In the aftermath of the mooting of EU proposals to intervene massively in electricity markets, especially through price controls, forward power prices have plummeted: the above figures are from before the collapse. Price controls would impact both the expected spot price and the risk premium–because they take the spikes out of the price. However, as I noted in my prior post, this is not good news: if prices cannot clear the market, rationing will.

Dark sparks also tell a fascinating story. They are HUGE. The German dark spark for 2 quarters ahead (Jan-Mar) is over €1000, and the UK dark spread is over €600. In other words, it’s good to own a coal plant! By the way, these are clean darks, so they take into account the cost of carbon. Meaning that the market is sending a signal that the value of coal generation–even taking into account carbon–is very high. This no doubt explains why despite massive green and renewable rhetoric in China, the Chinese are building coal capacity hand over fist. It also points out the insanity of European policies to eliminate coal generation. Even if you believe in the dangers of carbon, the way to deal with that is to price it, rather than to dictate generation technology.

To give some perspective, the above figures imply that a 500MW coal plant in Germany was anticipated to produce €870 million in value in 23Q3 (24 hours/day x .80 operating rate x 91 days/quarter x 500 MW x €1000/MW). That’s more than the cost of a plant. Even if you cut that in half to take into account today’s power price collapse, it’s a huge number.

Think about that for a minute.

In sum, spreads tell fascinating stories about what is happening in the European electricity market, and in particular the roles of input prices and capacity constraints and risk premia in driving the historically high prices. But perhaps the most fascinating story they tell is the high price that Europe is paying to kill coal.

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  1. “How In The Name Of God”: Shocked Europeans Post Astronomical Energy Bills As ‘Terrifying Winter’ Approaches

    Comment by Pat Frank — September 1, 2022 @ 6:13 pm

  2. My understanding is that when UK government policy was that coal must be abandoned because of Gaia the power stations were bulldozed.

    It’s a bit like the Xhosa killing all their cattle.

    Comment by dearieme — September 1, 2022 @ 6:34 pm

  3. Thank you Prof for sharing the analysis and Pat Frank for the zerohedge article.

    So, my understanding is, at least in Germany energy prices are not driven by energy-scarcity, they are driven by gas prices that are driven by the Russia sanctions of the West. For the winter apart from risk premiums the prices indicate also some expected energy scarcity, but the situation and prices needs still be seen within the context of the sanctions. Because European politicians were publicly talking about possible energy shortages in Europe already for the last two years.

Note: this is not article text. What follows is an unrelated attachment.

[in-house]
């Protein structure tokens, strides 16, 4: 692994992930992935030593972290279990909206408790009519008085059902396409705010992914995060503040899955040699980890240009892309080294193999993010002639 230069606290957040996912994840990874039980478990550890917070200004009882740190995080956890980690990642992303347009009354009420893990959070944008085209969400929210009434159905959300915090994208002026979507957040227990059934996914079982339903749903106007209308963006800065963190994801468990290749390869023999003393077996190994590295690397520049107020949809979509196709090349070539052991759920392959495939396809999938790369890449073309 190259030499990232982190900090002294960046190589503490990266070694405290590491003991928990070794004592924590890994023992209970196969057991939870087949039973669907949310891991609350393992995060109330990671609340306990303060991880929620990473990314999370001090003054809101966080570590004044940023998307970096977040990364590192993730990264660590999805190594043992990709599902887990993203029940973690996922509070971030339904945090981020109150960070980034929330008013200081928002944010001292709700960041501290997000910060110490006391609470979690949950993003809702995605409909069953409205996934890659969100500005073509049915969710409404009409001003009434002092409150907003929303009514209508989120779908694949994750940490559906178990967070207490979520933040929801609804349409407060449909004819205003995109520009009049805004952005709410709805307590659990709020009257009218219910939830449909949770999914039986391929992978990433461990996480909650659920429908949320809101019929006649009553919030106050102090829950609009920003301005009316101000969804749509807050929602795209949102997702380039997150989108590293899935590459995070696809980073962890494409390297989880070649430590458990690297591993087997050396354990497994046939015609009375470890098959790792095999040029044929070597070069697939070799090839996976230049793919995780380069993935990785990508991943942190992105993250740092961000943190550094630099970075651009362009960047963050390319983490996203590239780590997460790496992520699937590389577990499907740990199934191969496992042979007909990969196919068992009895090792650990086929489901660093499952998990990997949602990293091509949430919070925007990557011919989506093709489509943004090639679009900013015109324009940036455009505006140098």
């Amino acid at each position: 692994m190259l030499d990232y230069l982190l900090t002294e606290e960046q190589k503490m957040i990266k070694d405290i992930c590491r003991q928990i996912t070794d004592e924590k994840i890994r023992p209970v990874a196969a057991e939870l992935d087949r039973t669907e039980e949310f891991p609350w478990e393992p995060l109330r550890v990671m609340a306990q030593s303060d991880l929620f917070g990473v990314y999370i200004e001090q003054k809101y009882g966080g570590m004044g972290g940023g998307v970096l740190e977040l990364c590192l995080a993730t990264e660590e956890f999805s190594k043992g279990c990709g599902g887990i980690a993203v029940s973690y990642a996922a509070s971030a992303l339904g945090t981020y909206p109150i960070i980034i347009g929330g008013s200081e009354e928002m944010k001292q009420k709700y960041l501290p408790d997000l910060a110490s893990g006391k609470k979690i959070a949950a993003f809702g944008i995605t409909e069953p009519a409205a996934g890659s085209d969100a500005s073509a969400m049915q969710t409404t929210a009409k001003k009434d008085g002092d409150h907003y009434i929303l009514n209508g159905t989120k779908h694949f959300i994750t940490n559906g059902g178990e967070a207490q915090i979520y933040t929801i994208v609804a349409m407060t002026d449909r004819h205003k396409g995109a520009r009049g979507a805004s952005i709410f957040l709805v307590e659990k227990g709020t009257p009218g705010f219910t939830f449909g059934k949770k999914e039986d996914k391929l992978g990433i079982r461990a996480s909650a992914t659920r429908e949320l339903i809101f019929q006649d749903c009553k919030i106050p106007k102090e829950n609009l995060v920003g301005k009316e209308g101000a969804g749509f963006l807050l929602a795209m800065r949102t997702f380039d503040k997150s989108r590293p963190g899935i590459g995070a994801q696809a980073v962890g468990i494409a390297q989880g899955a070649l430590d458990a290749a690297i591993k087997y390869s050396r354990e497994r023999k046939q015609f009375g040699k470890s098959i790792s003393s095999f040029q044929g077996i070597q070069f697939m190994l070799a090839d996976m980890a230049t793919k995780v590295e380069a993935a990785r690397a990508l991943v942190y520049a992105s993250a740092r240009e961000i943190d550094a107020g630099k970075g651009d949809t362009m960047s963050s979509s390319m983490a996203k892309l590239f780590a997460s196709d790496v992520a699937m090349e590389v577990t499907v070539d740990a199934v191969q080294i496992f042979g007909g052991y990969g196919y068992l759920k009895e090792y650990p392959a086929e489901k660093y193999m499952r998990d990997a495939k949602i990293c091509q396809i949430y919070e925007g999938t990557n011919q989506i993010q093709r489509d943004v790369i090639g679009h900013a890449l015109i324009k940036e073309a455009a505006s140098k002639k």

Some bought diesel generators…the question is, can you run a cafe or fish & chips etc (examples in the zerohedge) without that much electricity or gas…wood burning oven and candlelight…and it’s a scam…funnily…the lady with the little cafe in Athlone, IE, still had a yellow-blue flag on her twitter account…is that reverse patriotism or how to call it?

    Comment by Mike — September 2, 2022 @ 1:45 am

  4. Given the short duration of the spike, what does everybody here think about the theory that Russian-aligned actors deliberately bid up prices in order to pressure the populations of Europe?

    Comment by HibernoFrog — September 3, 2022 @ 1:12 am

  5. @HF: I’d say the theory is redundant. Attempts to blame them Russkis, or them Chews, or them whomevers, are a distraction from recognising the follies of western politicians and the mugs who elected them.

    Comment by dearieme — September 3, 2022 @ 8:12 am

  6. What the Hell is Happening in Germany?

    Figure 8: Clean Dark Spread CDS and Clean Spark Spread CSS in Germany, Perret, 22 Aug 2022. The clean dark spread is what a utility would earn if it would buy coal, buy CO2 certificates, and sell electricity in the free market (clean spark spread is same for gas).

    Clean Dark Spread: 45%
    Clean Spark Spread: 50%

    Looks like agreement from abroad

    Comment by Pat Frank — September 5, 2022 @ 8:03 am

  7. @Pat Frank. Thanks, Pat. Very useful. The data don’t lie.

    Comment by cpirrong — September 5, 2022 @ 1:11 pm